A study published in the Journal of the American Medical Association (JAMA) found convincing evidence that is good news for lung cancer prevention: the combination of Vitamin B6, methionine and folate reduces the chances of lung cancer by a whopping two-thirds.
Lung cancers are some of the most prevalent and difficult to treat cancers. Word wide, lung cancers kill more people than any other form of cancer. According to the National Cancer Institute (NCI), 215,951 people in the United States were diagnosed with lung cancer, including 113,326 men and 102,625 women in 2014 (the most recent year statistics were available) and 155,526 people in the United States died from lung cancer, including 84,859 men and 70,667 women.
In the study, Paul Brennan, Ph.D., of the International Agency for Research on Cancer, Lyon, France, and colleagues investigated 385,747 research subjects from 10 European countries. The researchers documented B vitamins and methionine levels based on serum samples from the European Prospective Investigation into Cancer and Nutrition (EPIC) cohort study conducted from 1992 to 2000. Then they compared the levels of 899 individuals who had been diagnosed with cancer by 2006 with those of 1,770 control participants.
The results revealed a dramatically lower risk for lung cancer among participants with the highest blood levels of B6 and methionine. The researchers also found a moderately lower risk for lung cancer in former and current smokers was observed in those with higher serum levels of folate and they stated in their JAMA article that “Similar and consistent decreases in risk were observed in never, former, and current smokers”.
The scientists wrote that “Our results suggest that above-median serum measures of both B6 and methionine, assessed on average five years prior to disease onset, are associated with a reduction of at least 50 percent on the risk of developing lung cancer. An additional association for serum levels of folate was present, that when combined with B6 and methionine, was associated with a two-thirds lower risk of lung cancer.”
The researchers believe that the key to such dramatic lung cancer risk reduction may be found in previous research which linked B vitamin deficiencies to DNA damage and subsequent gene mutations. “Given their involvement in maintaining DNA integrity and gene expression, these nutrients have a potentially important role in inhibiting cancer development, and offer the possibility of modifying cancer risk through dietary changes,” the authors concluded. They also pointed out that deficiencies in B vitamins are high in many western populations.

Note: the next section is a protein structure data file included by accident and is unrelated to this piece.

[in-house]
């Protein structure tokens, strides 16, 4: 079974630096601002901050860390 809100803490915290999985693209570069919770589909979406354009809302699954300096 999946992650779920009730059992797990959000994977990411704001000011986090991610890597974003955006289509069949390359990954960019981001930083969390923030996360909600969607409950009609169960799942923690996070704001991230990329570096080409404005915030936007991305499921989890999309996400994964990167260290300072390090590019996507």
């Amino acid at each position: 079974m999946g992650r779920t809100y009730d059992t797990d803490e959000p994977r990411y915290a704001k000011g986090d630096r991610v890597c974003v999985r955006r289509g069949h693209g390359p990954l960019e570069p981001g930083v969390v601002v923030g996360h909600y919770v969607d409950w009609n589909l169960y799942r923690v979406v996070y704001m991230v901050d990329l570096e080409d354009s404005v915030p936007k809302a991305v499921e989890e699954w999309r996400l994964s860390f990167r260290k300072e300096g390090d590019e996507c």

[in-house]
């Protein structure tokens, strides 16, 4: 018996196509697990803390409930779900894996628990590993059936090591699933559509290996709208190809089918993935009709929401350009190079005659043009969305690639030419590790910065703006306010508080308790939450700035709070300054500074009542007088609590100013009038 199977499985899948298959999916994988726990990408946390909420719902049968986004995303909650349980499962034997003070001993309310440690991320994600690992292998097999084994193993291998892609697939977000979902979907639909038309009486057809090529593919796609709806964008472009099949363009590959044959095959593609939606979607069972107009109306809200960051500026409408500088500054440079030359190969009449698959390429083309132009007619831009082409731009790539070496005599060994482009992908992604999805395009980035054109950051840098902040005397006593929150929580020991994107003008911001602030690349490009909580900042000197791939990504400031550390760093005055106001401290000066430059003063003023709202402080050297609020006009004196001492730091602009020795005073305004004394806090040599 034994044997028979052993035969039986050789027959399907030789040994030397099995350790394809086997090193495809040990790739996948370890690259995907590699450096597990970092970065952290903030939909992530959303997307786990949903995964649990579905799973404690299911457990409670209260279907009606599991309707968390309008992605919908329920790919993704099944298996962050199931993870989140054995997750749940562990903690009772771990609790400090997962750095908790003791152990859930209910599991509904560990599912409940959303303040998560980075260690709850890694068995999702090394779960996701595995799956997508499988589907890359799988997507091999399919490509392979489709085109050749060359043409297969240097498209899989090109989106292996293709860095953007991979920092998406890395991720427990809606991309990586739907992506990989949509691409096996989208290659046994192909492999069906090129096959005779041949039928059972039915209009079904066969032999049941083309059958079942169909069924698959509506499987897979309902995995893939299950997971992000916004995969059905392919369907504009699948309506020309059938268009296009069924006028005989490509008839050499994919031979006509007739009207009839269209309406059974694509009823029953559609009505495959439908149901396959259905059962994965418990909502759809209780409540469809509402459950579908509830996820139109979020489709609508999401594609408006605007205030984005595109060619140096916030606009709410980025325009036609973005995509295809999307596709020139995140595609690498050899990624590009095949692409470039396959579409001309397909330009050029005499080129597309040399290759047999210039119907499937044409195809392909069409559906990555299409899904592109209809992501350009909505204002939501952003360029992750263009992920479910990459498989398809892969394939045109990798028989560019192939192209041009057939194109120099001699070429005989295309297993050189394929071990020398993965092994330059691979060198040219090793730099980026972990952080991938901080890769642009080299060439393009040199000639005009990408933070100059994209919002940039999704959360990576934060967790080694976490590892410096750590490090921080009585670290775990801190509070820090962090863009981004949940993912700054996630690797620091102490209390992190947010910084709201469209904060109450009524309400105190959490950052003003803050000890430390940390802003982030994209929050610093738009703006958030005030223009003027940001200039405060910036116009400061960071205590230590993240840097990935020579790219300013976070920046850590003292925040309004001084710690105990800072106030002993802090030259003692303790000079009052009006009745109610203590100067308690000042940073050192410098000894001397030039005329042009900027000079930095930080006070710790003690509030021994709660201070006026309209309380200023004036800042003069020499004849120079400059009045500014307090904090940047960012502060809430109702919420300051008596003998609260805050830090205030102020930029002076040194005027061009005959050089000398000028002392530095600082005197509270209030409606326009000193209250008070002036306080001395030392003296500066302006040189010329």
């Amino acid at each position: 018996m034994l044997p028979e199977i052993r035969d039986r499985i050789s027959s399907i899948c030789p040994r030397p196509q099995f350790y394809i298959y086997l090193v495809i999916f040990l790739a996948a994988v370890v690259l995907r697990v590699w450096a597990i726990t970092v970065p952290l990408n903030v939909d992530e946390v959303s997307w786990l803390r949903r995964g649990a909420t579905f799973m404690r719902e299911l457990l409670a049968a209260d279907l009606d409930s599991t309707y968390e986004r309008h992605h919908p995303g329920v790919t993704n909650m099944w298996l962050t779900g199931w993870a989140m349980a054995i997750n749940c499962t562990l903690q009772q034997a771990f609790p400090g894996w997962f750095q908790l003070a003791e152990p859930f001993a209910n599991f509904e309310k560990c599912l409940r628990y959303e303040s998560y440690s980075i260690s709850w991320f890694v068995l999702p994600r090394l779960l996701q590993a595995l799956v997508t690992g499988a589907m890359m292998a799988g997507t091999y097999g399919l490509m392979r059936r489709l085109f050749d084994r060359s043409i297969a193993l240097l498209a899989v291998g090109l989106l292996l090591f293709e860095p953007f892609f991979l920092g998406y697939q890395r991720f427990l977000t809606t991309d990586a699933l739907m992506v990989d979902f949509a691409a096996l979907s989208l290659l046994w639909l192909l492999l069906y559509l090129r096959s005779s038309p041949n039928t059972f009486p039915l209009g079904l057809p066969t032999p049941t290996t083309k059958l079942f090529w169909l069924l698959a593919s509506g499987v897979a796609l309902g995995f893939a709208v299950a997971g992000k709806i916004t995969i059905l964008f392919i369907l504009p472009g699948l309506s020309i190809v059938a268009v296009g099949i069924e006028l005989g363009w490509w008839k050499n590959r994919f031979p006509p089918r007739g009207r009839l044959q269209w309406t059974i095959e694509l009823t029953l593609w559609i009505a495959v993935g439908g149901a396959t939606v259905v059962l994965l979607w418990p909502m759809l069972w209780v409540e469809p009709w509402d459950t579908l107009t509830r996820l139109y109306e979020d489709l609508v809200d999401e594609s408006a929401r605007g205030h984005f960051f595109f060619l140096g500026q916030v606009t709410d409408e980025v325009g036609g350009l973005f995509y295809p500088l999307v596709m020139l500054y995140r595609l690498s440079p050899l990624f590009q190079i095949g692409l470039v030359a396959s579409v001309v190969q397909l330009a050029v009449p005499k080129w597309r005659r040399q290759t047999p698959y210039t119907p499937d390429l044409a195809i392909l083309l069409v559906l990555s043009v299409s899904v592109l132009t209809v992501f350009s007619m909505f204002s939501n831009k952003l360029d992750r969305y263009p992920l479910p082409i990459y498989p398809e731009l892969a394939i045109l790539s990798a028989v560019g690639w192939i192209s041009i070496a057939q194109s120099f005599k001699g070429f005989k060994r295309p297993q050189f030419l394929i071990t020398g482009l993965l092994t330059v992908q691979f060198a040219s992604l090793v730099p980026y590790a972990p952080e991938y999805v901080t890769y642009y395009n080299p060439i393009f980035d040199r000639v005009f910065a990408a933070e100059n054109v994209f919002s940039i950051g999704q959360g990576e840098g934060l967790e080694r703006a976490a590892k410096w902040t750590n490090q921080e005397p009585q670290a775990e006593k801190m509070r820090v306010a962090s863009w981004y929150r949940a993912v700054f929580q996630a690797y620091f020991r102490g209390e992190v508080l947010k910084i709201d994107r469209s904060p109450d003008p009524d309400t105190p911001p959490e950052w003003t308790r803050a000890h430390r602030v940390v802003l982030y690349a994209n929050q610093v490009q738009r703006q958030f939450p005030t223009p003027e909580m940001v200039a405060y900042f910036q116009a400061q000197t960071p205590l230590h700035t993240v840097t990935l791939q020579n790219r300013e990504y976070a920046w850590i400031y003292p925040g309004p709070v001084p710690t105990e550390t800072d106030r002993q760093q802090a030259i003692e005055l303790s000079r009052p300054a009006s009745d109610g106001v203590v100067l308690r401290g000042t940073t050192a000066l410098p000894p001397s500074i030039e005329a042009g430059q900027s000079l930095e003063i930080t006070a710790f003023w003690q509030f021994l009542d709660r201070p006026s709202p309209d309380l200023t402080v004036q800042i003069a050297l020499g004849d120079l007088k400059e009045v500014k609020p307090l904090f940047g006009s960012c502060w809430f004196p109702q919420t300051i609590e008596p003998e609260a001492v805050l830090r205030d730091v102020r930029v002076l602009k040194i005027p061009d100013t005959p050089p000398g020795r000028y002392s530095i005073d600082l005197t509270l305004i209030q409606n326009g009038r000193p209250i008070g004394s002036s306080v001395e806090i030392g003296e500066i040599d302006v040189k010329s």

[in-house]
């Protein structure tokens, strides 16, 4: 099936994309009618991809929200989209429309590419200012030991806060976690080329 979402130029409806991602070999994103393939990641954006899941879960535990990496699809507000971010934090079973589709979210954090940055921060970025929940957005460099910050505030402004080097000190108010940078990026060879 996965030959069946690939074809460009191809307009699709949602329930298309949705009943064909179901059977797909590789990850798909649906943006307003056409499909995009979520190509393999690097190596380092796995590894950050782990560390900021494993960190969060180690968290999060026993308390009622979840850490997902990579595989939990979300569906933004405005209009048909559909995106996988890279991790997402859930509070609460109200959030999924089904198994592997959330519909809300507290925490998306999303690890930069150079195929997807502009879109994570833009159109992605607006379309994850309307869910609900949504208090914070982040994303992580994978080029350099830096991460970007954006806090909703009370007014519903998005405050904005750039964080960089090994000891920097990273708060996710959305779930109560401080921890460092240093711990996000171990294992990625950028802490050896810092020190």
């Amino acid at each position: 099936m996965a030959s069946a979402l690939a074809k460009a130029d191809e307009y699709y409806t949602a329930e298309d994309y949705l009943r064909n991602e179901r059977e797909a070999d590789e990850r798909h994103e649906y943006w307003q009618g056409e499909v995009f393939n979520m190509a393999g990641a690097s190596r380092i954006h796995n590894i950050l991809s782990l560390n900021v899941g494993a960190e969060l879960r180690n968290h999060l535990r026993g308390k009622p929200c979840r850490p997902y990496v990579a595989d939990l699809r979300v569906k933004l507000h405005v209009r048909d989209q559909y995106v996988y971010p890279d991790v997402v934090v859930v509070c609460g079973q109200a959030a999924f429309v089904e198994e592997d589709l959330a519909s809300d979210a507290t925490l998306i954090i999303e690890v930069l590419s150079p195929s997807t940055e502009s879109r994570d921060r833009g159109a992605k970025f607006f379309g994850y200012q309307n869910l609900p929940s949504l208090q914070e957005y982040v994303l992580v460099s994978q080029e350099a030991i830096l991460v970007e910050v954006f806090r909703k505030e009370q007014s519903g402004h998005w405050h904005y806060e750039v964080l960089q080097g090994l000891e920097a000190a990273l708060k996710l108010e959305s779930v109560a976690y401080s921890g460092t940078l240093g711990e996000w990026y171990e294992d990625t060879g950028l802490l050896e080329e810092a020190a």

Vitamin B6 is one of the busiest and most important vitamins and is involved in no less than 100 different chemical reactions in your body per minute. Excellent sources of vitamin B6 include spinach, bell peppers, and turnip greens. Very good food sources of vitamin B6 include garlic, tuna, cauliflower, mustard greens, banana, celery, cabbage, crimini mushrooms, asparagus, broccoli, kale, collard greens, Brussels sprouts, cod and chard.
Methionine is an essential amino acid. This means that it must be obtained through the diet in adequate quantities to meet the body’s needs. Food sources of methionine include meat, poultry, fish, cottage cheese, peanuts beans, eggs, garlic, lentils, onions, yogurt and sesame seeds.
Folate plays an essential role in human growth and development, in particular cell division and DNA synthesis.a B vitamin. Natural folates and folic acid are found in a wide variety of foods, including dark green leafy vegetables (spinach, kale, mustard greens, turnip greens, escarole, chard, arugula, beet greens, bok choy, dandelion green, radicchio, black-eyed peas, lentils, okra, kidney beans, great northern beans, broccoli, lettuce, beets, lima beans, sunflower seeds, Brussels sprouts, corn, asparagus, green peas, cabbage, avocados, peanuts, tomato juice, orange juice, strawberries, eggs and bananas.